Is you teenage kid hooked to watching bloodbath on TV or playing violent video games? Blame in on genes.
A recent paper has found that a specific variation of the serotonin-transporter gene is linked to children who engaged in increased viewing of violent TV and playing such video games.
The results indicate that children's violent media use is partly influenced by genetic factors.
“This could mean that children with this gene variant are more likely to seek out stimulating activities, such as violent television viewing and video game playing,” explained Sanne Nikkelen of University of Amsterdam's school of communication research in the Netherlands.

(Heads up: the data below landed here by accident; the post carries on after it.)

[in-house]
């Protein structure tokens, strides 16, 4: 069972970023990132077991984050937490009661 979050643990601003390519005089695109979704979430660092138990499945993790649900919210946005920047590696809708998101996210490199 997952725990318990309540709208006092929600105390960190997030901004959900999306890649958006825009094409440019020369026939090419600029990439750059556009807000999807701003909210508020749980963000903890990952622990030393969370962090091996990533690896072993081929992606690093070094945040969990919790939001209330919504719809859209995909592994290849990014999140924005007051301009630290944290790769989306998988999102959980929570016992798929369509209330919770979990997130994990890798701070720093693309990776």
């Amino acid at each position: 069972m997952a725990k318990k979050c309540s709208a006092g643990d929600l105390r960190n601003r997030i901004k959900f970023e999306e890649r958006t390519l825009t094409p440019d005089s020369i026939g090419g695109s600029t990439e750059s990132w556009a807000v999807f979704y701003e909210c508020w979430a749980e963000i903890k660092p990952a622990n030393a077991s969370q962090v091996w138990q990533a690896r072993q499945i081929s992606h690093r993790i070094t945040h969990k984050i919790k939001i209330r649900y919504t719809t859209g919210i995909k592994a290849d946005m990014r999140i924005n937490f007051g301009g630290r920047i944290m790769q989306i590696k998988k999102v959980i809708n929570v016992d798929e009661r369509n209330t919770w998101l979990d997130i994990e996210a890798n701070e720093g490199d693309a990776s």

It is important to study the relationship between media use and Attention deficit hyperactivity disorder (ADHD)-related behaviours.
Children who show increased ADHD-related behaviours often face peer and academic difficulties and are at increased risk for substance abuse. Examining factors that may contribute to the development of these behaviours is essential, added co-author Helen Vossen from University of Amsterdam.
They analysed survey data of 1,612 parents of Dutch children aged 5-9.
The parents noted how much violent TV programming their children viewed, as well as how often they played violent video games.
DNA samples collected at the children's birth were then analysed to determine a certain gene variant - the serotonin-transporter gene, said the study published in the Journal of Communication.
This study is the first to specifically examine violent media content and to examine a specific gene variant.